THE BLOG
11/20/2013 10:50 am ET Updated Jan 25, 2014

In the Windy City, Part II

©2013 Daniel Asia

As I mentioned in my last missive, one of the events I attended in Chicago was at the Chicago Symphony Orchestra's wonderful hall. In the program guide for that Andras Schiff recital were numerous articles, one of which particularly caught my attention. It pertains to the CSO's new music series, hosted by their youthful Composers-in-Residence Mason Bates and Anna Clyne.

Orchestras are running scared these days, with some going bankrupt, locked out, downsized or having their seasons shortened. Actually, you could say something similar of the entire classical music world. To counteract this, various scenarios are being attempted. One is the cross-over phenomenon. Whether it is performing in new club-like spaces (e.g. Poisson Rouge in New York City), acclaim given to composers (e.g. John Zorn), or mixing up music with other genres (e.g. literature, visuals, dance), just about everything is being tried to keep it fresh, new, appealing and trendy.

While the recent news is that the CSO is in fine financial mettle, the above comments couldn't be more true of the CSO's new music series and its content, which provides listeners with "a diverse spectrum of electrifying new music inspired by literature, cinema, travel, and architecture". One piece contains a "massive indulgence"; the music is "relentless -- a wild ride...that leaves you feeling like you're driving down a road, hearing people's porch chimes shatter to the ground as you speed past." What a gas-but not exactly a musically deep experience. Not to be out done, another work is a "musical ecosystem (environmental terminology is very hip these days) of electronic sounds, rooted nevertheless in an acoustic source." Why should anyone care about the source, when what matters is whether real music has been created? Another work includes "folky modal melodies and rollicking rhythms", "a world of fractured pitches and pictures" which we are told somehow correlates to Bartok, who, by the way, used folk materials in a most sophisticated way. Another work to be presented is named "after a curious collection of crudely drawn pictures thought to have been Native American lithography but later theorized to be the doodles of a naughty schoolboy." The piece uses a delightful hodgepodge of percussion instruments, the normal assortment of found objects, in a piece that is a "sprawling, high-energy, landscape that is simultaneously spirited, provocative, and fun." Forget about whether the Redskins football team should be renamed; if I were an Indian I'd be picketing this concert.

These pieces seem to cover just about all of the necessary musical-political bases. Let's see -- one adrenaline rush with that wild ride; an environmentally correct piece; that folky thing which makes sure there is nothing elitist going on here; something just a tad transgressive and provocative with those naughty doodles; and finally, it is all just "fun", ironic and superficial and just a little bit dumb.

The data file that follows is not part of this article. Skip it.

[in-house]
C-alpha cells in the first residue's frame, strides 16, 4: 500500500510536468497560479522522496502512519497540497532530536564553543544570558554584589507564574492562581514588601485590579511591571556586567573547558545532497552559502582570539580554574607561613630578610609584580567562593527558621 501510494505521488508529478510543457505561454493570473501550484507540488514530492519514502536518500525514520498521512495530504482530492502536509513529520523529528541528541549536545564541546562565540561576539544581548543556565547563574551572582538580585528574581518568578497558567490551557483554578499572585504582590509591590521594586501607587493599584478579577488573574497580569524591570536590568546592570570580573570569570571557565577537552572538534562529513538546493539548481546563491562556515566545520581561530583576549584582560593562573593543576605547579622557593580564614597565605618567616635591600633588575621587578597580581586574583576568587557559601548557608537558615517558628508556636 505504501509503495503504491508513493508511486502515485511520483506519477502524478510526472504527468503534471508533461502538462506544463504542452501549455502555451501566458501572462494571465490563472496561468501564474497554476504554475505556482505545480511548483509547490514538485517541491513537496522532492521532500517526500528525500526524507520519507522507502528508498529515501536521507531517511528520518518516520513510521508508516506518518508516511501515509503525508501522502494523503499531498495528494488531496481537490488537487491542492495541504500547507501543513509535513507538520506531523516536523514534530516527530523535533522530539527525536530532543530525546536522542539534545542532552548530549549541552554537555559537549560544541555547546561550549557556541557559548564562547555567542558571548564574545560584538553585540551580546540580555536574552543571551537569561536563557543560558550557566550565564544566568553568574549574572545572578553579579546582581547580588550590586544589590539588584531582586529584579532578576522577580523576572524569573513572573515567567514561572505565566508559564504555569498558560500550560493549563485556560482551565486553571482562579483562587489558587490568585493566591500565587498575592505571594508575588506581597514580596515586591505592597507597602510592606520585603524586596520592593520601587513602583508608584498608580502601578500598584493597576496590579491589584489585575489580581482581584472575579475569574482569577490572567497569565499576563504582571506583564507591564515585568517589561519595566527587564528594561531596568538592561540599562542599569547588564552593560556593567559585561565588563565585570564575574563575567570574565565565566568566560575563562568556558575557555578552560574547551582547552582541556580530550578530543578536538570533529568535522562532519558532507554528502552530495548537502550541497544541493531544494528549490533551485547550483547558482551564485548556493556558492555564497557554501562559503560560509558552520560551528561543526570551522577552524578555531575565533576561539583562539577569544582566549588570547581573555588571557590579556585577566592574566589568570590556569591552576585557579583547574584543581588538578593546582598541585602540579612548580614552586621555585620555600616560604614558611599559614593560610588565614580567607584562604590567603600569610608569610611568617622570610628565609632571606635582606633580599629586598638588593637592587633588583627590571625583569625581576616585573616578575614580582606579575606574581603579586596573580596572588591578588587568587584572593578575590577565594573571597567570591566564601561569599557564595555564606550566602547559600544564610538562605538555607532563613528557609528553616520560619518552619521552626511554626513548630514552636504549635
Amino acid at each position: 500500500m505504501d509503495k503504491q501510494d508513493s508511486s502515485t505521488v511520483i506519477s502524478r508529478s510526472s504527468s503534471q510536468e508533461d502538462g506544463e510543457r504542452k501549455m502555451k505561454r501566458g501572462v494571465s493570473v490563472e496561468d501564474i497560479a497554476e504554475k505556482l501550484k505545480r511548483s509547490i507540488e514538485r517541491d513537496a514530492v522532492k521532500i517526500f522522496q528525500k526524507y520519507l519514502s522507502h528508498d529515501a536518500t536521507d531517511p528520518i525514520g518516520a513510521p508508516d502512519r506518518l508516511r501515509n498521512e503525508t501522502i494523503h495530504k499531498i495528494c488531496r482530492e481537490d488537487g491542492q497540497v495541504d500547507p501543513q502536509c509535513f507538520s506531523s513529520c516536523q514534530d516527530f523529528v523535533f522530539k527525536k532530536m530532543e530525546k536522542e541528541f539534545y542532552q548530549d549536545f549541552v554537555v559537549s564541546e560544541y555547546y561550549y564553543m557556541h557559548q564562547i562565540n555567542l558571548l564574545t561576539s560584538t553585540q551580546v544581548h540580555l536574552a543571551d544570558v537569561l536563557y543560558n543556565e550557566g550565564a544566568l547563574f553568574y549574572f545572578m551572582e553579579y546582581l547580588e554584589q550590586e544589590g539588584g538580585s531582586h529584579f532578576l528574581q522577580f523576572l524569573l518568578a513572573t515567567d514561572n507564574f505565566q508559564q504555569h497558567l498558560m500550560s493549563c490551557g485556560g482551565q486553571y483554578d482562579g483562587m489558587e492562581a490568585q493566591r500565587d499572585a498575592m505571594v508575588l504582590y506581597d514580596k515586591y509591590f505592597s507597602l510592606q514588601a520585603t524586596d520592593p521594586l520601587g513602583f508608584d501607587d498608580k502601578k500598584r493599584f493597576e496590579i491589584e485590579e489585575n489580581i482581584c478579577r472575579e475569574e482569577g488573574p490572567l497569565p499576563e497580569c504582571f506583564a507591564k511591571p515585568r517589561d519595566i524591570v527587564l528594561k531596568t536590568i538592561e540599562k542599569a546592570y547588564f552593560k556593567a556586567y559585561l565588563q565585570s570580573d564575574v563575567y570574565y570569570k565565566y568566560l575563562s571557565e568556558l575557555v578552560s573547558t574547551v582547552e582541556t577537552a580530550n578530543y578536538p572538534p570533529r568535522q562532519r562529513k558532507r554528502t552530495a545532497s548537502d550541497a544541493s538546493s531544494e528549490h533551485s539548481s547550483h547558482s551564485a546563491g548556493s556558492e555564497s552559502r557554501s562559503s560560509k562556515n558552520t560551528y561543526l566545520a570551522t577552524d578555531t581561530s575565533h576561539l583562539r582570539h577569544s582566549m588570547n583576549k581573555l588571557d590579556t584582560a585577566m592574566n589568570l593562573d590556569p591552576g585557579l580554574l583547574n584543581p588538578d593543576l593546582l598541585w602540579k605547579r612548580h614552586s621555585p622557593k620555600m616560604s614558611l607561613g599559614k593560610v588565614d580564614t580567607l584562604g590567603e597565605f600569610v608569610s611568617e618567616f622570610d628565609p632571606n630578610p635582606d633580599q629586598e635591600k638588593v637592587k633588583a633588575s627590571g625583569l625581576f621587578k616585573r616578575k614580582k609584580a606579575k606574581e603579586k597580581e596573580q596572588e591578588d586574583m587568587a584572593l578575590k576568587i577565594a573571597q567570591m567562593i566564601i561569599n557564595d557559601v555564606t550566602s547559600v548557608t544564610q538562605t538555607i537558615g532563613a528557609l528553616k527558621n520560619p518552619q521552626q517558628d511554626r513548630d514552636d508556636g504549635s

But I have saved the best for last. Also to be included will be the music of one Prefuse 73, aka Guillermo Scott Herren, known for "precision-spliced glitch-hop". We are told that he "often mentions the influence of abstract contemporary classical has on his own music, and his ear for superb sound design makes him right at home in the new music world". Uh, no it doesn't -- real music is just that, and sound design is something of a purely background nature and generally has no musical content -- namely, it is idea-less, sound without meaning. But the best part is-get ready -- his music will be performed in orchestrations by the composers-in-residence. In other words, this guy doesn't even have the chops or the time to do his own scores. Now, just as a note of qualification, it has always been assumed in the classical world that a composer's individuality and voice is inseparable from his orchestration. There have been a few exceptions, for example, Mussorgsky's Pictures at an Exhibition which is usually performed in the version by Ravel, but these generally prove the rule. When there are fine and talented composers out there who really might have a voice, a stamp of individuality, for the CSO to stoop to this is really quite outrageous.

So one must ask the question: Are there no adults in the CSO's organization? Their simpleminded complicity in all this "fun" is numbing. Maestro Muti, why are you allowing this travesty to take place and your fine musicians to be abused by having to participate in this nonsense? Why is the fine legacy of marvelous composers-in-residence like John Corigliano, Shulamit Ran and Augusta Read Thomas being traduced with this mindless idiocy? You certainly know the difference between real music and this fraudulent stuff. Though I am sure you will not conduct or even attend these concerts, as music director you are to be held responsible and accountable.

CSO President Rutter announces in her opening comments of the booklet that she likes her music live -- so do I. But it better be the real stuff to have a chance and to be money and time well spent. Or are we only leaving music of beauty, craft, the spirit, seriousness and meaning, for the classics series, which assuredly will contain little new music. What a dreadful development. As a leader in the orchestra world the Chicago Symphony Orchestra should be ashamed.